Editorial: I was reading the ITB World Travel Trends Report 2012/2013 and took note that millions of people want to travel and have the money to do so but stay at home because of a disability or physical restriction. I probably wouldn’t have paid much attention to that yesterday but today it resonates because I pulled a muscle and can hardy walk. Whatever would I do if I couldn’t travel? The report suggests that we need to reduce barriers and improve accessibility for restricted travellers and that suddenly seems like a very good idea to me. Judith Gooding, who is mobility challenged, has already shown us what a determined traveller can do if she has a scooter.
This report was the result of some 50 international travel experts who met at the 20th World Travel Monitor Forum in Pisa. One trend they predict is that consumers will be looking for more individual and authentic travel experiences. Chris Doyle, who is with the US-based Global Adventure Travel Trade Association, said “people are increasingly stepping outside of their comfort zones to seek self-discovery and authentic transformative experiences”.
But how should we define what is ‘authentic’?
For Barbara Reinhardus, a frequent contributor to Riding the buses, her travel experiences are often way-out-there, particularly when her work takes her to developing countries. She certainly was stepping outside most people’s comfort zone when she travelled from Bamiyan to Band-e Amir National Park in Afghanistan and she tells us about it this month. Barbara went back to Afghanistan in May for a brief assignment and agreed to visit the Babur Gardens for another Riding the buses article. She’s now home and safe but it was the first time she had to get around in an armoured vehicle. Sounds like an authentic experience to me.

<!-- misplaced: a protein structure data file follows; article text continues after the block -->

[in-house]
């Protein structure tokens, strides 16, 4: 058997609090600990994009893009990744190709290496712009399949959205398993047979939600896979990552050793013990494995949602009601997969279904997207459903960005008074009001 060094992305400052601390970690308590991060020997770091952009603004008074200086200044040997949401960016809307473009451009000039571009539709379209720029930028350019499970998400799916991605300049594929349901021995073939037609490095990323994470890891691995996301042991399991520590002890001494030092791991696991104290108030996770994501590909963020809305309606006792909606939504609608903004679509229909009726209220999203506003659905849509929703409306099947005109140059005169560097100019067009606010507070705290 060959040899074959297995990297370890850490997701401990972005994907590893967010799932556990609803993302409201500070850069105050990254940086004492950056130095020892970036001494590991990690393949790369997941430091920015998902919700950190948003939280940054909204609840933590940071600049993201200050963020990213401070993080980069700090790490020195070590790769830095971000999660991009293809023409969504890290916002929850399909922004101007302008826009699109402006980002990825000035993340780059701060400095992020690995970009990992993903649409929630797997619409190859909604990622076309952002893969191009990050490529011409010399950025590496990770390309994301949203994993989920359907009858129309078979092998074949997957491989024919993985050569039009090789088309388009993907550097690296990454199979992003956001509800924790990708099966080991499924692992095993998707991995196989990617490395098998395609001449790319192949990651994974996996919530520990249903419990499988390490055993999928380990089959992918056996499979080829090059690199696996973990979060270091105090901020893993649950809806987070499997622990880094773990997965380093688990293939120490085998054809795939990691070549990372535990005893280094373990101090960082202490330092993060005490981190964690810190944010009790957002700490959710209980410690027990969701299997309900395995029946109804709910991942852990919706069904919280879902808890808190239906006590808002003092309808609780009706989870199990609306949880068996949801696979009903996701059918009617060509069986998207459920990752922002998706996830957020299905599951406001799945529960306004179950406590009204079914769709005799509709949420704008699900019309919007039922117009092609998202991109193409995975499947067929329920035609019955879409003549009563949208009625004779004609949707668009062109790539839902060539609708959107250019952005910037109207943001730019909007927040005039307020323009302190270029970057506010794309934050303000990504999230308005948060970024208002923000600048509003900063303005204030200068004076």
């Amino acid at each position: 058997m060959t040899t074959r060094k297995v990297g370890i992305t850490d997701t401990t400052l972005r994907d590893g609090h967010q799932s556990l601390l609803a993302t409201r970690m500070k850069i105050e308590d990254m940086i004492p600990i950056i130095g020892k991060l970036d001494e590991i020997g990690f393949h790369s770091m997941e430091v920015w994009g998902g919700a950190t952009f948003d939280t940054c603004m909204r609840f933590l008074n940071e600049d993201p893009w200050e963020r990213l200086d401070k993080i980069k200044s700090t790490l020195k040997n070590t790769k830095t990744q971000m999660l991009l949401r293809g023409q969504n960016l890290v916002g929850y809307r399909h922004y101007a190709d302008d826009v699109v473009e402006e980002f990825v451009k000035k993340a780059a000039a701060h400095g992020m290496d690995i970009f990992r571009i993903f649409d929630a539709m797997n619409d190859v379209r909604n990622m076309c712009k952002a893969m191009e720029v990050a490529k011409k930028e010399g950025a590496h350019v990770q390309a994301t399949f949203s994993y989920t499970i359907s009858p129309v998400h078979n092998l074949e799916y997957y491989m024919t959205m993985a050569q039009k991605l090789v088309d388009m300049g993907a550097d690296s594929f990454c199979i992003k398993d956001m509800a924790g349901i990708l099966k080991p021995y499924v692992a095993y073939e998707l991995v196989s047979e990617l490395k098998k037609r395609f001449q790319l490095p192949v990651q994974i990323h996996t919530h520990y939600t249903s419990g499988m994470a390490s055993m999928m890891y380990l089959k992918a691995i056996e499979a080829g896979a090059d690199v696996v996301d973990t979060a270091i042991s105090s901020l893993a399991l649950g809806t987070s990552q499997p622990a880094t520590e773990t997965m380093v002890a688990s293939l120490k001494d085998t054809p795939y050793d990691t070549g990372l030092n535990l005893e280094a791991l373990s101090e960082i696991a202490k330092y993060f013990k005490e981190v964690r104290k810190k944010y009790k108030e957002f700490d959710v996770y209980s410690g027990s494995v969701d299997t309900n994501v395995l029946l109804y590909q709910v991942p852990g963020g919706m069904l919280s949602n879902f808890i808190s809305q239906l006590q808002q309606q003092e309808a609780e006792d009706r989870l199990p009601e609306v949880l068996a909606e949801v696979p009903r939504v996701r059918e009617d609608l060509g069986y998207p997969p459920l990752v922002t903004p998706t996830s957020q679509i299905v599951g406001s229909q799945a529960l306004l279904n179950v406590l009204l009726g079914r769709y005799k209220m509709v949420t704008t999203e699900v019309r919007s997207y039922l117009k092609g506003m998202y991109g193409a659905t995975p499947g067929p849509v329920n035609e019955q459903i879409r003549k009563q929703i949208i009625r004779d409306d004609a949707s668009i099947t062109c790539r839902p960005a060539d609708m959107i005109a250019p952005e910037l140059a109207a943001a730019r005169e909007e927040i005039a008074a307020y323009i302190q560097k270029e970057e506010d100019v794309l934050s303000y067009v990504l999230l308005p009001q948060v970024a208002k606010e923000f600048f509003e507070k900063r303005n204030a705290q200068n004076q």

Jessica Sunter, my daughter and co-editor, was married in May and she and her husband, Ian Knight, went to Turkey for their honeymoon. One of her best moments was balloon riding over Cappadocia. Was that authentic? Read the article and judge for yourself.
Is the younger generation following the trend and also seeking authenticity? I did a quick interview with two of Barbara’s grandsons about their trip to Alberta last summer. At the time, Chad was 10 years old and Tyler 8. They did all the stuff that one does in the Canadian Rockies, camping, hiking, climbing, walking on the ice fields, bathing in hot springs, spotting wildlife. Asked to choose one favourite thing, for Tyler it was climbing from the Jasper tramway to the mountain summit and looking down at the snow and the view. It’s a mighty special view, of course, for before you is Mount Robson, the highest peak in the Rockies.
For Chad it was without question the wave pool at the West Edmonton Mall. “It was great, awesome. Some of the biggest waves ever. They crash into you. I met a new friend there and we had lots of fun going down slides.”
I suspect both experiences were authentic and Chad will perhaps be into adventure travel when he’s older and maybe Tyler will follow his father in a love for scenery and wildlife. Chad told me that he’s going to get a job as a dog walker to earn money to go to the wave pool again. Love that travel determination!
Have a good summer.
Sylvia Fanjoy, co-founder and editor
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